RFID Replaces Bar Codes Efficient Asset Tracking

Bar code technology has been around for many years and is a tried and true means for tracking asset and product movement, but it has its limitations. For example, a bar code reader must have an unobstructed view of the bar code to effectively scan. And the bar code label cannot be damaged, or it is then unreadable by the scanner.

In more recent years, additional RFID technologies have been more readily available for use to accomplish the same task but with fewer limitations. Using RFD, a scanner may be able to read tags that are blocked by other things and not visible to the naked eye. UHF RFID can scan multiple tags at the same time in a single scan, whereas most bar codes need to be scanned individually. This, therefore, increases efficiency and reduces the time required to perform the scans.

Then, of course, there is the human factor. RFID can help eliminate mistakes caused by human error. Most bar code scanning is done with hand scanners held by workers since the scanner has to be in the exact position to see the bar code to get a good scan. While manual/hand-held scanning can be done using RFID, most times a fixed scanner can be used as long as the position of the RFID tag can be guaranteed within certain tolerances. These tolerances are much greater than with a bar code scanner.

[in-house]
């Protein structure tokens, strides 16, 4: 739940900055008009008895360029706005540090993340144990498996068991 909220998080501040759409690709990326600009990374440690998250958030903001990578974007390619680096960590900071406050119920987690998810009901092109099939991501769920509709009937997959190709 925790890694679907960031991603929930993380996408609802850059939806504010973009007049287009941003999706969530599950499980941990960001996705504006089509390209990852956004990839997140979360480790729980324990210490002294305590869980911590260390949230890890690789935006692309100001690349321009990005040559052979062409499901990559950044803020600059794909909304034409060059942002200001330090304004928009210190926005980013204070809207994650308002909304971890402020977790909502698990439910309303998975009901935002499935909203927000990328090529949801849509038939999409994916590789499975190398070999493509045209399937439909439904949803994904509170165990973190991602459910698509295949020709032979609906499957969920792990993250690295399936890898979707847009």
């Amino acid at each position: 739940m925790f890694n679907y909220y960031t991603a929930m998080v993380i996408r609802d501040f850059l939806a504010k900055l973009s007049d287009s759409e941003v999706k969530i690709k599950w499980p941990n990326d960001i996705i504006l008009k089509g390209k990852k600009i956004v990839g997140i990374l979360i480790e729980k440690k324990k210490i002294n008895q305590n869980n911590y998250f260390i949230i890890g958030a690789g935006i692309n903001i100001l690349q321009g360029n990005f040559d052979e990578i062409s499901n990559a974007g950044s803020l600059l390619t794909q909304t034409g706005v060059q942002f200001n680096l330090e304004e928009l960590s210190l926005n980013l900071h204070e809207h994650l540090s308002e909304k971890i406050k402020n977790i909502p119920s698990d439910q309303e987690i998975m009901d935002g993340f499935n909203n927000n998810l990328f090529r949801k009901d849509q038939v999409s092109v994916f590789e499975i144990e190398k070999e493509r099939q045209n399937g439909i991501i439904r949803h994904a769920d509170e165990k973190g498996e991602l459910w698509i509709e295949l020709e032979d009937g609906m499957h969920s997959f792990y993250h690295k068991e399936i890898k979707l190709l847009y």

With the advent of inexpensive consumable RFID labels, the ease and cost of transitioning to RFID technology has become more feasible for manufacturers and end users. These labels can be purchased for pennies each in rolls of several thousand at a time.

It should be noted that several companies now produce printers that can actually code the information on a RFID label tag while also printing data, including bar codes, on these label tags so you have the best of both worlds. Tags can be scanned automatically and data that can be read by the human eye as well as a bar code scanner.

Some companies have expressed concern about the usage of RFID in different countries due to local regulations regarding the frequencies of radio waves causing interferences.